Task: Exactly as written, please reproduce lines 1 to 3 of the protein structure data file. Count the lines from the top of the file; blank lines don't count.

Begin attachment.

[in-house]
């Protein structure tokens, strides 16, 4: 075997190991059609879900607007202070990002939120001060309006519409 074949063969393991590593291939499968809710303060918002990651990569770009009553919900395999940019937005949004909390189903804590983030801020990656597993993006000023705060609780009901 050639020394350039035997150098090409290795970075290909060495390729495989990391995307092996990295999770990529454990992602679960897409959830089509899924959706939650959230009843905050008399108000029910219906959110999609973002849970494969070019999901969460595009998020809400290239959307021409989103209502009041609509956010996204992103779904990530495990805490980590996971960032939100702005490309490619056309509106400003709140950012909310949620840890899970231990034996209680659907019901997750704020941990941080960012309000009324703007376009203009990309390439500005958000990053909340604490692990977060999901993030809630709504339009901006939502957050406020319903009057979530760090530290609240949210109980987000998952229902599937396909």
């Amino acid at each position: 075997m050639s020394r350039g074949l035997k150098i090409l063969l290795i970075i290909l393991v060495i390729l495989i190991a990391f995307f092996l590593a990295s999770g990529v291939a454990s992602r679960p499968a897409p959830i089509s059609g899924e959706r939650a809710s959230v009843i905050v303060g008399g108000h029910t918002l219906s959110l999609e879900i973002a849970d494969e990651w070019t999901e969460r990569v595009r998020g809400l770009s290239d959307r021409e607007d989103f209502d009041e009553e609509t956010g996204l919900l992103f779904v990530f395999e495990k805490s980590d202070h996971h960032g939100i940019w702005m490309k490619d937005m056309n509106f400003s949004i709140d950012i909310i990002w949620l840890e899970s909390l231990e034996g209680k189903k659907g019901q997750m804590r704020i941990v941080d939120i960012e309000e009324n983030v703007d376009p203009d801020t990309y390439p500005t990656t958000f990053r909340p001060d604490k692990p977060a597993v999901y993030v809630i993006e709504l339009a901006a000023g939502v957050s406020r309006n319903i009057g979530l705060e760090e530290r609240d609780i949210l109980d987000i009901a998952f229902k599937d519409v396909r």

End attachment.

[in-house]
């Protein structure tokens, strides 16, 4: 075997190991059609879900607007202070990002939120001060309006519409 074949063969393991590593291939499968809710303060918002990651990569770009009553919900395999940019937005949004909390189903804590983030801020990656597993993006000023705060609780009901 050639020394350039035997150098090409290795970075290909060495390729495989990391995307092996990295999770990529454990992602679960897409959830089509899924959706939650959230009843905050008399108000029910219906959110999609973002849970494969070019999901969460595009998020809400290239959307021409989103209502009041609509956010996204992103779904990530495990805490980590996971960032939100702005490309490619056309509106400003709140950012909310949620840890899970231990034996209680659907019901997750704020941990941080960012309000009324703007376009203009990309390439500005958000990053909340604490692990977060999901993030809630709504339009901006939502957050406020319903009057979530760090530290609240949210109980987000998952229902599937396909």
């Amino acid at each position: 075997m050639s020394r350039g074949l035997k150098i090409l063969l290795i970075i290909l393991v060495i390729l495989i190991a990391f995307f092996l590593a990295s999770g990529v291939a454990s992602r679960p499968a897409p959830i089509s059609g899924e959706r939650a809710s959230v009843i905050v303060g008399g108000h029910t918002l219906s959110l999609e879900i973002a849970d494969e990651w070019t999901e969460r990569v595009r998020g809400l770009s290239d959307r021409e607007d989103f209502d009041e009553e609509t956010g996204l919900l992103f779904v990530f395999e495990k805490s980590d202070h996971h960032g939100i940019w702005m490309k490619d937005m056309n509106f400003s949004i709140d950012i909310i990002w949620l840890e899970s909390l231990e034996g209680k189903k659907g019901q997750m804590r704020i941990v941080d939120i960012e309000e009324n983030v703007d376009p203009d801020t990309y390439p500005t990656t958000f990053r909340p001060d604490k692990p977060a597993v999901y993030v809630i993006e709504l339009a901006a000023g939502v957050s406020r309006n319903i009057g979530l705060e760090e530290r609240d609780i949210l109980d987000i009901a998952f229902k599937d519409v396909r």